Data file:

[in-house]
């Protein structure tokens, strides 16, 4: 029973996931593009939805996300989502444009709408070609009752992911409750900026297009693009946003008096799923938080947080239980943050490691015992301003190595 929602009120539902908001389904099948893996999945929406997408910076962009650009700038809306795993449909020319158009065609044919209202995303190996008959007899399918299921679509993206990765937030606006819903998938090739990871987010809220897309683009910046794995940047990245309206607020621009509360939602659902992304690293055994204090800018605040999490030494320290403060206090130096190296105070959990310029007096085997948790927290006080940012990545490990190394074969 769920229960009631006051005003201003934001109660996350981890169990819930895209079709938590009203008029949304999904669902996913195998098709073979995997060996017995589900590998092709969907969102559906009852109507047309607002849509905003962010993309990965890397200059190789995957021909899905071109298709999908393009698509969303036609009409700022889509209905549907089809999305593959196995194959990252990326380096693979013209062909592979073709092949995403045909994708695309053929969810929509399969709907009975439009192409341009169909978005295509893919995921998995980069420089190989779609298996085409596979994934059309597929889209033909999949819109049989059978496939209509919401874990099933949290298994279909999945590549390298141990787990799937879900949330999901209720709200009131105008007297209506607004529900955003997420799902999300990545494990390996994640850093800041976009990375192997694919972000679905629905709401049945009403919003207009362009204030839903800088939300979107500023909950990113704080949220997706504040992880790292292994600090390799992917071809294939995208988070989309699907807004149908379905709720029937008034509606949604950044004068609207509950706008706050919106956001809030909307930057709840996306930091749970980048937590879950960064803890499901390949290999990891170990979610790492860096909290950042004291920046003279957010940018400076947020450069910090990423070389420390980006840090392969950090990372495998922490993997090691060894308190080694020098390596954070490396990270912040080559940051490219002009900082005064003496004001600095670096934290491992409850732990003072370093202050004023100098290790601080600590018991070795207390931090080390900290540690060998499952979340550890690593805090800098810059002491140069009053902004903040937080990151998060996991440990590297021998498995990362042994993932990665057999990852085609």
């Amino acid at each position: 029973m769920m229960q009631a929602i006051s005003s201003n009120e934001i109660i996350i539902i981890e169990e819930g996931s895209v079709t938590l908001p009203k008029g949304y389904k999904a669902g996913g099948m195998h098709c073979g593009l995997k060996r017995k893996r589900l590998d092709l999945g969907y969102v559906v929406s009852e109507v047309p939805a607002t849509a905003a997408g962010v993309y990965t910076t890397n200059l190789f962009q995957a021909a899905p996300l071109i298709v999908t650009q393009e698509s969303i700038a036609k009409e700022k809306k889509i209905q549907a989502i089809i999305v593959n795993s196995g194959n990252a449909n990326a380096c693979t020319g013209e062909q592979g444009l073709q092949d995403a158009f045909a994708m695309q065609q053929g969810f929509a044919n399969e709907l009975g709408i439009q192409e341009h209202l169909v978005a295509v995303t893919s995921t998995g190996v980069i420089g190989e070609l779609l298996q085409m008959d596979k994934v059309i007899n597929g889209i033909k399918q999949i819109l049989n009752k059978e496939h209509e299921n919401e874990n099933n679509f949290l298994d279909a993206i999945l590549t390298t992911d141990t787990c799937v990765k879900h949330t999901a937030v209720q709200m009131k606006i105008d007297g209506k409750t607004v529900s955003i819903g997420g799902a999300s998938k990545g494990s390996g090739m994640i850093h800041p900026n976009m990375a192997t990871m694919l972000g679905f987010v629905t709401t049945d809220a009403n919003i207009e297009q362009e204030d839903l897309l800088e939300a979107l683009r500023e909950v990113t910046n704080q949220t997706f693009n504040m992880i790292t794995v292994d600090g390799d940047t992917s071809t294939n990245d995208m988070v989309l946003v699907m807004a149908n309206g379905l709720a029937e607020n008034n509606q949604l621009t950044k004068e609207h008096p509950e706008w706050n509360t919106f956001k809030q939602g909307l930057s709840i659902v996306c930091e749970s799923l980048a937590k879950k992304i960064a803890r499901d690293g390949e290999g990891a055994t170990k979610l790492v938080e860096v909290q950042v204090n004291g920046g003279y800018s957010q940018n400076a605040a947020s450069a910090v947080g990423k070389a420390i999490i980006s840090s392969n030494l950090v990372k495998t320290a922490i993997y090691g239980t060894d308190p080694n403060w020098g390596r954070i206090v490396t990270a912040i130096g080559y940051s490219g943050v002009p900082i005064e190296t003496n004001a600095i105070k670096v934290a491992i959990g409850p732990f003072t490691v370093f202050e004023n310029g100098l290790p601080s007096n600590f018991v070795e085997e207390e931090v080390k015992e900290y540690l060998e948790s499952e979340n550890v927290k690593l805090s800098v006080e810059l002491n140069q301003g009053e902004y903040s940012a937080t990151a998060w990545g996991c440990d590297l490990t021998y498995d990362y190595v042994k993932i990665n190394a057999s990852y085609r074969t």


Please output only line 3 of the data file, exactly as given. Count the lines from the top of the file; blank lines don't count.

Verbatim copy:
């Amino acid at each position: 029973m769920m229960q009631a929602i006051s005003s201003n009120e934001i109660i996350i539902i981890e169990e819930g996931s895209v079709t938590l908001p009203k008029g949304y389904k999904a669902g996913g099948m195998h098709c073979g593009l995997k060996r017995k893996r589900l590998d092709l999945g969907y969102v559906v929406s009852e109507v047309p939805a607002t849509a905003a997408g962010v993309y990965t910076t890397n200059l190789f962009q995957a021909a899905p996300l071109i298709v999908t650009q393009e698509s969303i700038a036609k009409e700022k809306k889509i209905q549907a989502i089809i999305v593959n795993s196995g194959n990252a449909n990326a380096c693979t020319g013209e062909q592979g444009l073709q092949d995403a158009f045909a994708m695309q065609q053929g969810f929509a044919n399969e709907l009975g709408i439009q192409e341009h209202l169909v978005a295509v995303t893919s995921t998995g190996v980069i420089g190989e070609l779609l298996q085409m008959d596979k994934v059309i007899n597929g889209i033909k399918q999949i819109l049989n009752k059978e496939h209509e299921n919401e874990n099933n679509f949290l298994d279909a993206i999945l590549t390298t992911d141990t787990c799937v990765k879900h949330t999901a937030v209720q709200m009131k606006i105008d007297g209506k409750t607004v529900s955003i819903g997420g799902a999300s998938k990545g494990s390996g090739m994640i850093h800041p900026n976009m990375a192997t990871m694919l972000g679905f987010v629905t709401t049945d809220a009403n919003i207009e297009q362009e204030d839903l897309l800088e939300a979107l683009r500023e909950v990113t910046n704080q949220t997706f693009n504040m992880i790292t794995v292994d600090g390799d940047t992917s071809t294939n990245d995208m988070v989309l946003v699907m807004a149908n309206g379905l709720a029937e607020n008034n509606q949604l621009t950044k004068e609207h008096p509950e706008w706050n509360t919106f956001k809030q939602g909307l930057s709840i659902v996306c930091e749970s799923l980048a937590k879950k992304i960064a803890r499901d690293g390949e290999g990891a055994t170990k979610l790492v938080e860096v909290q950042v204090n004291g920046g003279y800018s957010q940018n400076a605040a947020s450069a910090v947080g990423k070389a420390i999490i980006s840090s392969n030494l950090v990372k495998t320290a922490i993997y090691g239980t060894d308190p080694n403060w020098g390596r954070i206090v490396t990270a912040i130096g080559y940051s490219g943050v002009p900082i005064e190296t003496n004001a600095i105070k670096v934290a491992i959990g409850p732990f003072t490691v370093f202050e004023n310029g100098l290790p601080s007096n600590f018991v070795e085997e207390e931090v080390k015992e900290y540690l060998e948790s499952e979340n550890v927290k690593l805090s800098v006080e810059l002491n140069q301003g009053e902004y903040s940012a937080t990151a998060w990545g996991c440990d590297l490990t021998y498995d990362y190595v042994k993932i990665n190394a057999s990852y085609r074969t």